Since credit reporting agencies have such an awesome impact on people's lives it should be expected that they keep accurate and up to date information, but they do not. The burden of keeping their records accurate falls squarely on the consumer who, in the most part, have very little knowledge of how credit agencies work. When credit bureaus make mistakes it is you who are responsible, not them. They also make it very difficult for the average person to obtain, understand, and fix the problems they create. One reason errors occur is because they rely mostly on creditors to report negative and positive data in a timely manner. Many creditors simply do not report accurate information, and are more likely to report negative information than positive. Creditors and credit reporting agencies are not held responsible for the errors they make, so there no real incentive for them to spend time and money insuring accuracy. They are free to report erroneous, inflammatory, and libelous information to your employers, landlords, government agencies, and lenders without any risk to themselves. Any other entity that worked this way would be open to lawsuits and public outrage. It is time for people to wake up and demand real reform to our credit reporting system. We must demand and require creditors and reporting agencies to keep accurate, real time information and hold them responsible for errors through the payment damages and penalties to those who are victimized. The burden of proof should be on the institutions. It should be modeled after our court system, which is an assumption of innocence until proven guilty. If they cannot prove an item on a report is accurate then it is incumbent on them to strike it from the record or at least flag it for further investigation.

    It is time to put responsibility back in our banking and credit system. Peoples lives are being destroyed without any accountability from creditors, reporting agencies, or government. I am certainly not calling for big government regulations, but to simply restore the balance that benefits everyone involved. Otherwise we are headed for a disaster where once again creditors hold all the power and consumers are held in bondage.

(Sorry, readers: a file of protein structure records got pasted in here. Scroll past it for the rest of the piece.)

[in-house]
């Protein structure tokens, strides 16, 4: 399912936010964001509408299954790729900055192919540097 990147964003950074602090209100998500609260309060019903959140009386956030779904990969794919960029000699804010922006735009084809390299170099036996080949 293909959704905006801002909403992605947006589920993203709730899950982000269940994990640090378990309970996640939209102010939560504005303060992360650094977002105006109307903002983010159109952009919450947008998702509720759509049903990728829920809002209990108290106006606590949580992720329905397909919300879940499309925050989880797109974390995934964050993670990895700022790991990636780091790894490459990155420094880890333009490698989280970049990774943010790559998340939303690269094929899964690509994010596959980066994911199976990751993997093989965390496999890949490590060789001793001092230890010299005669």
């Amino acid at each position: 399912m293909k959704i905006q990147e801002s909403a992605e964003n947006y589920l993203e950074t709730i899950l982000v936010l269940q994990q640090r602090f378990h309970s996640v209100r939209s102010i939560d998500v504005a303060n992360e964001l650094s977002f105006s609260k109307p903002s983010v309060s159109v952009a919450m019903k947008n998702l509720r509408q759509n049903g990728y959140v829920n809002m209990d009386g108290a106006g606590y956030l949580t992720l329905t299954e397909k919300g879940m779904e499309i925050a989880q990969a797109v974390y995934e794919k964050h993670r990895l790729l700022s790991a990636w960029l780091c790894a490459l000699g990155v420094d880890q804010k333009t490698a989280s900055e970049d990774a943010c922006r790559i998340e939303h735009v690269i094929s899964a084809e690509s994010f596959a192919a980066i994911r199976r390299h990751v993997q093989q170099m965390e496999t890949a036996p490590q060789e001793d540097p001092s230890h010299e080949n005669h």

Last edited: Mar 17, 2008
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  3. spidergoat Liddle' Dick Tater Valued Senior Member

    Ken! Long time no see brotha. Finally updated your blog?
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  5. Syzygys As a mother, I am telling you Valued Senior Member

    How about starting with the govermint???
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  7. Brutus1964 We are not alone! Registered Senior Member

    Hey Spidergoat nice talking to you again. I edited my original post because I wrote it about four in the morning and was dead tired, it was chock full of grammatical errors so I fixed it. Hopefully it reads better now.
  8. lucifers angel same shit, differant day!! Registered Senior Member

    where as i do agree to a point, but shouldn't the people who get these loans and credit from agencies be held responsible? i mean i would never ever go over the amount i am allowed to lend! and if you do, you are told that you will have to pay it back ad some more.

    what i dont like is, these loan agencies who specialise in giving loans ad credit to people who are on benefits or low income, and you have to pay a higher rate because your such a liability! Then perhaps people shouldnt get that new shiny car!

    if i want somthing instead of getting into debt for it, i will save and when i have the money i will go and get it! and not before!
  9. kmguru Staff Member

    I think...the whole American economy is based on credit. That is why we have a 13 trillion dollar economy. Take away that you will have a 3 trillion dollar economy.....
  10. joepistole Deacon Blues Valued Senior Member

    Very well said Brutus64.

    We are now reaping the fruits of the Bush and Republican administrations...major financial insitutions going bankrupt due to fiscal mismanagemment. The Federal Government is going bankrupt due to fiscal mismanagement. My biggest beef with these last eight years, is that the supposedly fiscally responsible Republicans have been as fiscally responsible as a drunk sailor...rewarding all of their financial backers with legistative privaleges. Now not only are our major financial insitutions are in trouble, so is the government. The dollar is getting cheaper by the minute...kind of reminds me of the WWI German Mark. I dare say we are in a death spiral. We need more money to keep financial institutions alive so we print more money. We print more money, the dollar becomes cheaper, things become more expensive as we import almost trade don't you know.
    The new administration needs to go about quickly reversing the irresponsible special interest laws passed by the Republicans...starting with the Bankruptcy Reform and Consumer Protection Act of 2005 and the Medicare Reform and Prescription Drugs Act.
    It is well beyond time for some leadership in Washingtion and an end to legislation to the highest bidder. Our leaders need to start leading the country, and stop collecting cash.
    Last edited: Mar 17, 2008